<< The first step in curing ignorance is to recognize that one does not know. Once people recognize their own ignorance, they can go off in "search of knowledge" (Çalab al-‘ilm)— which, as everyone knows, "is incumbent on every Muslim," and indeed, one would think, on every human being. No recovery of the intellectual tradition is possible until individuals take this step for themselves. The tradition will never be recovered through taqlâd or by community action, only by the dedication of individuals, through their own, personal taÁqâq. Governments and committees cannot begin to solve the problem, because they start from the wrong end. Understanding cannot be imposed or legislated, it can only grow up from the heart. >>

-Vadim

Wednesday, January 21, 2009

Get Out of Your Comfort Zone

Great article from National Geographic Adventure Magazine:

How to Survive (Almost) Anything: 14 Survival Skills

#8: Every new challenge you face actually causes your brain to rewire itself and to become more adaptable. A study at University College London showed that the city’s cab drivers possessed unusually large hippocampi, the part of the brain that makes mental maps of our surroundings. The fact that London has very strict requirements for cab drivers forced them to create good mental maps, which caused their hippocampi to grow. For most of us, a normal routine at work, home, and play will provide plenty of opportunities for simple mind-expanding exercises. For example, if you’re right-handed, use your left hand. Learning to write with your nondominant hand can be extremely challenging and builds a part of your brain that you don’t use much. Learn a new mental skill, such as chess or counting cards for blackjack. Learn a musical instrument or a foreign language. A recent study suggests that Chinese uses entirely different parts of the brain than Western languages. Take tasks that require no thought and re-invent them so that you have to think. This bears repeating: Survival is not about equipment and training alone. It’s about what’s in your mind and your emotional system. Living in a low-risk environment dulls our abilities. We must make a conscious effort to learn new things, to force ourselves out of our comfort zones.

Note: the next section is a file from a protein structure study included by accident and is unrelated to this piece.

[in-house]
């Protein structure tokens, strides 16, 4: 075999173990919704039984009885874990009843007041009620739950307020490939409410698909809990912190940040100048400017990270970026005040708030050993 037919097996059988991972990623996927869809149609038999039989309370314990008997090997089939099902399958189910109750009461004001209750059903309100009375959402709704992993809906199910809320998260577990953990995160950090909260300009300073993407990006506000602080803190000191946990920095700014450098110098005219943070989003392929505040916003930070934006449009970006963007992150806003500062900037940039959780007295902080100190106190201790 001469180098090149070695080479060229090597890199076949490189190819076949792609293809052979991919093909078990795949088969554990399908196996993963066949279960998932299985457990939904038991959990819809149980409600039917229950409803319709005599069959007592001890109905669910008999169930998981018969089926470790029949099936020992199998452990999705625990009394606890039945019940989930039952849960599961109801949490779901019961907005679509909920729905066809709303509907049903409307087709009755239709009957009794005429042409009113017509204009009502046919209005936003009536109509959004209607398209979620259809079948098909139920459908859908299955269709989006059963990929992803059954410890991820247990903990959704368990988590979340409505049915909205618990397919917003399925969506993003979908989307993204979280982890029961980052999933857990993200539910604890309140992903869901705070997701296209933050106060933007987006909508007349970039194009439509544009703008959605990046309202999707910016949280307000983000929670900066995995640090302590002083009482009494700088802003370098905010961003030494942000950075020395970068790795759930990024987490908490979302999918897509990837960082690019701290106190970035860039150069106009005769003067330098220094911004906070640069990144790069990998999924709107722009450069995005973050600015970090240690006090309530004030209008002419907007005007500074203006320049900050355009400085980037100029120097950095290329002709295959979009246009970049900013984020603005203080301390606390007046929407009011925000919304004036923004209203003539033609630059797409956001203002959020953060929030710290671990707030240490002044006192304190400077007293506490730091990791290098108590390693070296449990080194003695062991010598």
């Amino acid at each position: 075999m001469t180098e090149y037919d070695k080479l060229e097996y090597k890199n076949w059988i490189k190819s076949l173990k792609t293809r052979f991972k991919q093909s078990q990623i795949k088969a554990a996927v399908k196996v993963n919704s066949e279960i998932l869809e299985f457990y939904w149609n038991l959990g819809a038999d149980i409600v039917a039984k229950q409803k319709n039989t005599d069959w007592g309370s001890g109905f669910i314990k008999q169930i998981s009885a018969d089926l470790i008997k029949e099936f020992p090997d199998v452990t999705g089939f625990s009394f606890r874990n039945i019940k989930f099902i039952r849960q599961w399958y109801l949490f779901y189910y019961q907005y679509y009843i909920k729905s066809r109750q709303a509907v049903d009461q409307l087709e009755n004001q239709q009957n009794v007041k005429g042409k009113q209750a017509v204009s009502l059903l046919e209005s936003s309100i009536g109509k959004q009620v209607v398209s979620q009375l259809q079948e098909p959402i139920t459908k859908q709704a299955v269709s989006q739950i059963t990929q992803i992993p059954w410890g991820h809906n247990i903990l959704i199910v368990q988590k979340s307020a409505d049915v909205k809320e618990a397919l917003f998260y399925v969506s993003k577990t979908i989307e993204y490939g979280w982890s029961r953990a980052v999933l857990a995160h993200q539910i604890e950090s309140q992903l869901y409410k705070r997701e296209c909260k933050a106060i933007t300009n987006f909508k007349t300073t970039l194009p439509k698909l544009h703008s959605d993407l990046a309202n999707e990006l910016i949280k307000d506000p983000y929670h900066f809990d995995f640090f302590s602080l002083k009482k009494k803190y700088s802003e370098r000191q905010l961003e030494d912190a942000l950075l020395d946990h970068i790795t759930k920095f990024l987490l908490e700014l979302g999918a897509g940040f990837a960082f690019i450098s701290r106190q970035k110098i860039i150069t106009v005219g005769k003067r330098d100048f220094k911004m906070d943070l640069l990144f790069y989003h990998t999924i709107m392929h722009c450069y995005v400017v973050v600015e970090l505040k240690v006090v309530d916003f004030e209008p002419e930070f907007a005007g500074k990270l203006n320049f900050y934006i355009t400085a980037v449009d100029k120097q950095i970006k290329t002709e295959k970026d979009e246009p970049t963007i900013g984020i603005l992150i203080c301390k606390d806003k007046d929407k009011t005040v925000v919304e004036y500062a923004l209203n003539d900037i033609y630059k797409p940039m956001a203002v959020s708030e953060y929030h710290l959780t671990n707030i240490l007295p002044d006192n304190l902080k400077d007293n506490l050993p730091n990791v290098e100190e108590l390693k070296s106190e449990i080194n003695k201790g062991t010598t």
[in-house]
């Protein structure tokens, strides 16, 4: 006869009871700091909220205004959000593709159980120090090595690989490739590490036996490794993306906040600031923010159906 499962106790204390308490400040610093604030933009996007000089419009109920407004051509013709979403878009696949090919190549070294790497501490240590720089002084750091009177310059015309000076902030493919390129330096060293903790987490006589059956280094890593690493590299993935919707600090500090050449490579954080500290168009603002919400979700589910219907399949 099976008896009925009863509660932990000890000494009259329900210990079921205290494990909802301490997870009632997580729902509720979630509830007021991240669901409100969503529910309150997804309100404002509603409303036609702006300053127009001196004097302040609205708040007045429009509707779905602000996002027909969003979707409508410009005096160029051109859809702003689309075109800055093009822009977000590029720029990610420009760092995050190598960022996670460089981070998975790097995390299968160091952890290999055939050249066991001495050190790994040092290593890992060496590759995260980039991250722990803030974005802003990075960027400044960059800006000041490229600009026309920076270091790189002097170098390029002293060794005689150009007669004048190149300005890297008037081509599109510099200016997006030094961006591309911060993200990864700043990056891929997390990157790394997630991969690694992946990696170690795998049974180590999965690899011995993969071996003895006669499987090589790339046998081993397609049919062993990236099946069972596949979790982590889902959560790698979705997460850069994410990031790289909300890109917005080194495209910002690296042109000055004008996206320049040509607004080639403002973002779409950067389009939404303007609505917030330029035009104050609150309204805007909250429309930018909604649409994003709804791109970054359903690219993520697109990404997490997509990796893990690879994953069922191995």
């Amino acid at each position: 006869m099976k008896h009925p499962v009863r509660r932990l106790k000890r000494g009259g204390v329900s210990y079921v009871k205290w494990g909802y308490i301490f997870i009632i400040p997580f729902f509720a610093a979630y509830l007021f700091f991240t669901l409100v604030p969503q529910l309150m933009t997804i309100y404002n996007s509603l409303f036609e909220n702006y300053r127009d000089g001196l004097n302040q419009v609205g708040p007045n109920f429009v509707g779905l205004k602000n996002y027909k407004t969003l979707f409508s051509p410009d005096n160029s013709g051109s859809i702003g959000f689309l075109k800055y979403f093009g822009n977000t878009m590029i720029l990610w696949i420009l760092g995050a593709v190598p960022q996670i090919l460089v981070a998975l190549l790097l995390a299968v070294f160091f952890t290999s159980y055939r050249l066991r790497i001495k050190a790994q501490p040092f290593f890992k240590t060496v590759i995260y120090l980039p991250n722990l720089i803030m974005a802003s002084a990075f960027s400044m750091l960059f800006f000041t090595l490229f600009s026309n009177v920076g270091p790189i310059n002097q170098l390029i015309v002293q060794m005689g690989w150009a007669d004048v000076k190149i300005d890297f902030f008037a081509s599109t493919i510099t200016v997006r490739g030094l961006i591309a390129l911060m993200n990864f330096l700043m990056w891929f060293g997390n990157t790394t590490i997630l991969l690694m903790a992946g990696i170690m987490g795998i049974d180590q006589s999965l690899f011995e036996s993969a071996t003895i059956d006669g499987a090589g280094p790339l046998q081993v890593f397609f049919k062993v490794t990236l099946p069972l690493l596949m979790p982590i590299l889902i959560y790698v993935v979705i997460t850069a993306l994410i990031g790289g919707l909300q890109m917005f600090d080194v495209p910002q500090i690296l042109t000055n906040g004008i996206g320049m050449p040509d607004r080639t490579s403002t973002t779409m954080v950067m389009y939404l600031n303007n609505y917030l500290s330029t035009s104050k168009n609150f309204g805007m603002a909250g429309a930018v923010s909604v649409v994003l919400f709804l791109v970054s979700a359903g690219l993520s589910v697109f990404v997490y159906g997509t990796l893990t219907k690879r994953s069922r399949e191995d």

http://adventure.nationalgeographic.com/2008/08/everyday-survival/laurence-gonzales-text

-Vadim